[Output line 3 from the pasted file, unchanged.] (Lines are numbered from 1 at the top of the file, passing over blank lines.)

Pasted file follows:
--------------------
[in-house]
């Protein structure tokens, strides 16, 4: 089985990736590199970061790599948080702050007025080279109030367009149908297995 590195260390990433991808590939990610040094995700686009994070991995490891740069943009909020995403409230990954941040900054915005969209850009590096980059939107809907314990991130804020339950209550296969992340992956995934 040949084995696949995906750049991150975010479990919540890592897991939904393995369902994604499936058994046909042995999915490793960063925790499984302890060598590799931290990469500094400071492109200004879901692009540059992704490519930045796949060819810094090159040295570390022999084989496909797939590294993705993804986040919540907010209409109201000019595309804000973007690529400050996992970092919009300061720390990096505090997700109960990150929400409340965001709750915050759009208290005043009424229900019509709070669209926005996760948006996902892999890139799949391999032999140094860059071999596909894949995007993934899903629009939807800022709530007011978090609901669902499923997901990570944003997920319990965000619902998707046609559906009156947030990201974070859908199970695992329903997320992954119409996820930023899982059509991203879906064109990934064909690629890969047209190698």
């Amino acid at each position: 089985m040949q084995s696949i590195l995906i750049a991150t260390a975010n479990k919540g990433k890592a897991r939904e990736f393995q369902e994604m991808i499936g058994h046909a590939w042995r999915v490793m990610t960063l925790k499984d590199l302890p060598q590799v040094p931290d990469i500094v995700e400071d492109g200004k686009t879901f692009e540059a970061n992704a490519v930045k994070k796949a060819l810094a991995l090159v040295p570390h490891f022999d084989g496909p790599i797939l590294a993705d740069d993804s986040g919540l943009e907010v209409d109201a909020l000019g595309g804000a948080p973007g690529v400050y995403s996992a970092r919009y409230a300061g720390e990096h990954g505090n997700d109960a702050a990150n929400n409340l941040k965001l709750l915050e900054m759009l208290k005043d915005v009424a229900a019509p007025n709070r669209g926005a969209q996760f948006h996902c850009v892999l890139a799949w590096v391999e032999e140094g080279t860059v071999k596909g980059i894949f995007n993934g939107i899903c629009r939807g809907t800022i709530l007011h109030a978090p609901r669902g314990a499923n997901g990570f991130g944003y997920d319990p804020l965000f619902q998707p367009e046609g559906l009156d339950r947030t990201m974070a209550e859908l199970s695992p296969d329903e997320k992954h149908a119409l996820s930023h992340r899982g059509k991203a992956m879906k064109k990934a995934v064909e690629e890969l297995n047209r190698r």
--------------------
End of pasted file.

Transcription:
């Amino acid at each position: 089985m040949q084995s696949i590195l995906i750049a991150t260390a975010n479990k919540g990433k890592a897991r939904e990736f393995q369902e994604m991808i499936g058994h046909a590939w042995r999915v490793m990610t960063l925790k499984d590199l302890p060598q590799v040094p931290d990469i500094v995700e400071d492109g200004k686009t879901f692009e540059a970061n992704a490519v930045k994070k796949a060819l810094a991995l090159v040295p570390h490891f022999d084989g496909p790599i797939l590294a993705d740069d993804s986040g919540l943009e907010v209409d109201a909020l000019g595309g804000a948080p973007g690529v400050y995403s996992a970092r919009y409230a300061g720390e990096h990954g505090n997700d109960a702050a990150n929400n409340l941040k965001l709750l915050e900054m759009l208290k005043d915005v009424a229900a019509p007025n709070r669209g926005a969209q996760f948006h996902c850009v892999l890139a799949w590096v391999e032999e140094g080279t860059v071999k596909g980059i894949f995007n993934g939107i899903c629009r939807g809907t800022i709530l007011h109030a978090p609901r669902g314990a499923n997901g990570f991130g944003y997920d319990p804020l965000f619902q998707p367009e046609g559906l009156d339950r947030t990201m974070a209550e859908l199970s695992p296969d329903e997320k992954h149908a119409l996820s930023h992340r899982g059509k991203a992956m879906k064109k990934a995934v064909e690629e890969l297995n047209r190698r």